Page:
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SOS Rhino : In the News : People, pollution threaten Nairobi wildlife

People, pollution threaten Nairobi wildlife

  Turkish Weekly

July 27, 2005 3:35 AM

By Andrew Cawthorne

NAIROBI (Reuters) - A giraffe nibbles lazily at an acacia tree. Buffalos graze on the plains. Tourists with binoculars scan for hippos in streams running down wooded hills.

It may look like a typical view of an idyllic African safari -- but Nairobi National Park is rather different.

Just yards behind the safari park outside the Kenyan capital, factories belch grey smoke into the sky while a slum pushes ever closer to the fence.

Aircraft roar over the park from a nearby airport, though there is barely a rustle from the animals below, so used are they to noise pollution.

On the other side, where the park melds into the plains of the Rift Valley, hundreds of homesteads dot the landscape, blocking the migration in and out for thousands of wild animals.

As it approaches its 60th anniversary in 2006, campaigners warn that Nairobi National Park -- one of Africa's oldest and most unique -- may soon go out of existence if the urban sprawl continues and tourists are put off by falling animal numbers.

"This is the only natural park right next to a city on earth. And this was east Africa's first designated national park," senior warden Gideon Amboga said.

"But the problems it faces are immense. The future of the park is under threat if we do not take serious measures now."

A combination of diverse factors including pollution, population growth and poaching have left the park in a precarious situation and animal numbers dwindling drastically.


Once teeming with animals, and famous for its unique black rhino population, the park is already becoming a shadow of its former self as a major tourist attraction and animal sanctuary.

A mere eight or so lions remain in the 117 square km park, according to one local group running a website called "Save the Nairobi National Park Lions."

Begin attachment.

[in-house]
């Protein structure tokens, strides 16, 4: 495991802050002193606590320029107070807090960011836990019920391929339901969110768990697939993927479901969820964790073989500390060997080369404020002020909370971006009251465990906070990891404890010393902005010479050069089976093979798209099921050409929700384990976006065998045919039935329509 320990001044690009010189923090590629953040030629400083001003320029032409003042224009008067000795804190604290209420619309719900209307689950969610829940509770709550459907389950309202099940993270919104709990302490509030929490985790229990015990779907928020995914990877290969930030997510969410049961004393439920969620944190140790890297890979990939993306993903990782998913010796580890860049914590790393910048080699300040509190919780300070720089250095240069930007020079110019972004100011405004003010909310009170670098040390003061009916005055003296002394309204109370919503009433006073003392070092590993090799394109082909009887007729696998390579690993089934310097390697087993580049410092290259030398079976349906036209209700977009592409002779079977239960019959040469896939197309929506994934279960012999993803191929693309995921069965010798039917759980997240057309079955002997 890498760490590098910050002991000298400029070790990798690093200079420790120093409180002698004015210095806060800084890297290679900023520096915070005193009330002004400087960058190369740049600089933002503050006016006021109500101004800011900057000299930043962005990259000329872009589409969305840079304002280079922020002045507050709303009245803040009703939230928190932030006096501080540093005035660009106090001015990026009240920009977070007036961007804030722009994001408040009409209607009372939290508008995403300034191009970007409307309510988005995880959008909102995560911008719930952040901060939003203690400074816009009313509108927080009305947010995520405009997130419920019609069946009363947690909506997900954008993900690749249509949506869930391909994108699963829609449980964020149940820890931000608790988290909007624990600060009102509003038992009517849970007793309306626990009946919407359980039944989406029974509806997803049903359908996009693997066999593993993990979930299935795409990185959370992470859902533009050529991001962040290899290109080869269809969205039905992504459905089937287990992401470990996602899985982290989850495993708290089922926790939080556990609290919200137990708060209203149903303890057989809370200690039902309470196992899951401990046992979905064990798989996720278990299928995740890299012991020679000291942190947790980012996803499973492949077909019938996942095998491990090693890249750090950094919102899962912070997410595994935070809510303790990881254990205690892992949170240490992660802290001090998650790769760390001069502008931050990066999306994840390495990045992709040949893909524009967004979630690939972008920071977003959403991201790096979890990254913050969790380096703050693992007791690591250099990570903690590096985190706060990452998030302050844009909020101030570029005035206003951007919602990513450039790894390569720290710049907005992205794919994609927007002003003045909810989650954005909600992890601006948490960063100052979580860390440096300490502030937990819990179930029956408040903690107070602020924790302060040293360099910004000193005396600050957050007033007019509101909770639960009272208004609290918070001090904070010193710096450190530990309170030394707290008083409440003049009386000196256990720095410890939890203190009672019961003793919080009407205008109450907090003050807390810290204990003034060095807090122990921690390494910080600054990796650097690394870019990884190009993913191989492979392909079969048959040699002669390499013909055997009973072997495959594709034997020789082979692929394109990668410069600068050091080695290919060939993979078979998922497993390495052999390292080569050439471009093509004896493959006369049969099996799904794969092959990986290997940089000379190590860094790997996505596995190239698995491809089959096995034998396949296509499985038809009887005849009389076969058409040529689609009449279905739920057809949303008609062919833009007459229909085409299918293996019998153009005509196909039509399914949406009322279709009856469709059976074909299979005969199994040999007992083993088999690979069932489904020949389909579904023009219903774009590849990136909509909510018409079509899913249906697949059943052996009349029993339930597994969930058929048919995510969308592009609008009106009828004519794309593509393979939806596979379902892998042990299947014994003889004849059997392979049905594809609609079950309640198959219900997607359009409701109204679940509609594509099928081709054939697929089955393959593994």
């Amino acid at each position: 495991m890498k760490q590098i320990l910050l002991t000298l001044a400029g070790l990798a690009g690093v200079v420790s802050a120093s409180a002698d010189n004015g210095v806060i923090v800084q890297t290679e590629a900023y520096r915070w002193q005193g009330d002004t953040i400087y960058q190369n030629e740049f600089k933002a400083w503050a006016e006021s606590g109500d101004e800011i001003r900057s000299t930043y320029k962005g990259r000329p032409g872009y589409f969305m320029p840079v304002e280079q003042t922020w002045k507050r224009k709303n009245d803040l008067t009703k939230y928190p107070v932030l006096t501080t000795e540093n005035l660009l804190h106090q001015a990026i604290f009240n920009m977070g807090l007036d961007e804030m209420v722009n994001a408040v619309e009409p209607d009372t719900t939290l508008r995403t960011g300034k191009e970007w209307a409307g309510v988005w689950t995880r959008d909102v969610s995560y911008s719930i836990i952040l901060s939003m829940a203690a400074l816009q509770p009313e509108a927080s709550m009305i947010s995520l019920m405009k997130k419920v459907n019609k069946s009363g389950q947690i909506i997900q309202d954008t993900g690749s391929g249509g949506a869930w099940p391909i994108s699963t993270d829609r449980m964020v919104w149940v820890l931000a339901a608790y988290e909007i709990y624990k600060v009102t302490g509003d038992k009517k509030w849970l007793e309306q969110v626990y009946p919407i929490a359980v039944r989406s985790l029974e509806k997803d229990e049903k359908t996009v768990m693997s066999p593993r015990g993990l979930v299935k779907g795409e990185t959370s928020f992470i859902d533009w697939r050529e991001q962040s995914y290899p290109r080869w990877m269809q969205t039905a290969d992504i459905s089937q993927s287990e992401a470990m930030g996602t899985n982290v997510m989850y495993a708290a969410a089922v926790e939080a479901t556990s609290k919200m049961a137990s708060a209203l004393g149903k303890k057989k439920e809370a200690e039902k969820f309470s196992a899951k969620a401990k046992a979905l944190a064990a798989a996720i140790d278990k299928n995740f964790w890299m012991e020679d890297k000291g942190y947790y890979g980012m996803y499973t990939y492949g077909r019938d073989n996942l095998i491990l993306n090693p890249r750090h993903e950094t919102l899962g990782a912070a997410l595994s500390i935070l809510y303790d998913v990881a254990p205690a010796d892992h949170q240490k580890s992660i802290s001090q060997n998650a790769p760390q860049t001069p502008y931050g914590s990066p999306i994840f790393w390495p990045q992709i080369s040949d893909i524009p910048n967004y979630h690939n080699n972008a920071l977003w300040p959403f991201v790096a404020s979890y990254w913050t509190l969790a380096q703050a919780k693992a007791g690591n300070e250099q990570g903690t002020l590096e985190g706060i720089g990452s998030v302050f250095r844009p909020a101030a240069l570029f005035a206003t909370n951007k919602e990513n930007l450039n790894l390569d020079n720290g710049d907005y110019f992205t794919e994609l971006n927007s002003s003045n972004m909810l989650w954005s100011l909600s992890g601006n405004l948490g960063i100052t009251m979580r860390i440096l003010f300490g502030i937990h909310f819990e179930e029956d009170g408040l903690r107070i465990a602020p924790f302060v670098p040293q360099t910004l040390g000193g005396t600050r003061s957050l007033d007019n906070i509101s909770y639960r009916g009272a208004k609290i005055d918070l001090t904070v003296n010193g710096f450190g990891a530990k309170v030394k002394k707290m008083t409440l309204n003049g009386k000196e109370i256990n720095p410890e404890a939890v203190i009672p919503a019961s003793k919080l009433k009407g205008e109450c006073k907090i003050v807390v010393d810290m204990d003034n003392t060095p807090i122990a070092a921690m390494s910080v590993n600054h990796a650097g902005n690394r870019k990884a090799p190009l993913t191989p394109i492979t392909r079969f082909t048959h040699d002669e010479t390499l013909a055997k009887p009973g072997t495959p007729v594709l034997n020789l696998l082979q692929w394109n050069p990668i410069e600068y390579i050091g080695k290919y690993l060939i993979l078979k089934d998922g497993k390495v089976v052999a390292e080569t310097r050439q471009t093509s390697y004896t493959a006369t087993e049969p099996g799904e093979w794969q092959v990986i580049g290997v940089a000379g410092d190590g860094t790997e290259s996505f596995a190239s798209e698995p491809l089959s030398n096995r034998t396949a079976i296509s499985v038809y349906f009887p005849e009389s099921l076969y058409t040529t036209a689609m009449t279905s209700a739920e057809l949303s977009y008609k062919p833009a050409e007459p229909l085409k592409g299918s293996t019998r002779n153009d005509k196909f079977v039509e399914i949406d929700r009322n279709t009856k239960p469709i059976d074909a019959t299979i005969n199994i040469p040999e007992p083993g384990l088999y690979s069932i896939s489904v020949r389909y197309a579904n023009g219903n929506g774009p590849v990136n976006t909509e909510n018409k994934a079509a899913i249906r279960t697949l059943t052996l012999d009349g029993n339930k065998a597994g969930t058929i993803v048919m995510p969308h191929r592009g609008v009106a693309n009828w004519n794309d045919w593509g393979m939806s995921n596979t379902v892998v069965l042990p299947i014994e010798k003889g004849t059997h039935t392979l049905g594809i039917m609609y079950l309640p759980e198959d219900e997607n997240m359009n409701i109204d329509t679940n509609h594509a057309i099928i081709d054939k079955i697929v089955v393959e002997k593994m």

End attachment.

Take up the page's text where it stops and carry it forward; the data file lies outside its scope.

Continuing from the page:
Wildebeest numbers have dropped from 9,742 in 1990 to just 64 in 2002, said the group's Ian Cowie, son of a park founder, showing Kenya Wildlife Service figures.

Zebras are down from 2,566 to 1,403 over the same period, while impala are down to 419 from 1,298..

"Unless something happens within the next year, it's gone," Cowie said of the park's plight.

Local Kenyan media have also taken up the cause.

"Nairobi mauls its own wildlife," was how the daily Nation put it in a recent headline.

"Having accepted that the march to progress is inevitable, we must face up to the fact that man-made hazards, such as population encroachment and pollution, will continue," it said in an editorial.

"So we must work out a counter-strategy to sustain the wildlife habitat ... If no action is taken now, this wonderful heritage could be lost for ever."

Kenya Wildlife Service, which runs the park, says it has begun aggressive measures to save the sanctuary.

It wants to subject the 30 or so factories on the northern city side to annual "environmental audits" to reduce pollution.

It is negotiating with settlers on the southern side -- where the animals used to migrate in huge numbers -- to at least avoid fence structures on their land.

"In 1966, we had two Maasai homesteads. Now there are more than 1,000," Amboga said as he drove round the park on a recent afternoon. "The settlements here have almost blocked the entrance. But bit-by-bit we're reaching agreements with people to not fence but let wildlife graze on their land."


There is also the perennial problem of poaching for lucrative bush-meat. Poachers lace the park with snares and also use torches at night to stun animals.

The growing proliferation of flower farms upstream are also threatening the park's water supplies.

"They are boring holes which are destroying the water basin. If this continues, we will have a barren aquifer. The government has to regulate this," Amboga said.

The park faces a vicious circle if matters do not improve.

Tourism numbers, at about 10,000 a month, are already low for a park right next to a capital city of about three million which is the main arrivals hub for visitors to east Africa.

But those numbers -- with their all-important revenues to finance improvements -- are unlikely to grow if the park's wildlife stock becomes more depleted.

"The lions were the main attraction to the park," Cowie said. "Without these lions there are not enough kills to maintain lower tiers of life," he added, citing the chain of life from vultures and other scavengers down to insects.

In a charged debate among local wildlife experts, some are recommending the park be fenced off completely.

That would block what is left of the migration and, say opponents, "strangle" the park. But at least it would halt the interaction between people and animals at the mouth of the park and allow for close management of remaining stock.

"If the fencing is done, it should be possible in the coming years to capture the trickle of animals that still exists," said Imre Loefler, of the East Africa Wildlife Society.

"The old park has already vanished and what remains is just a sick and mismanaged relic."


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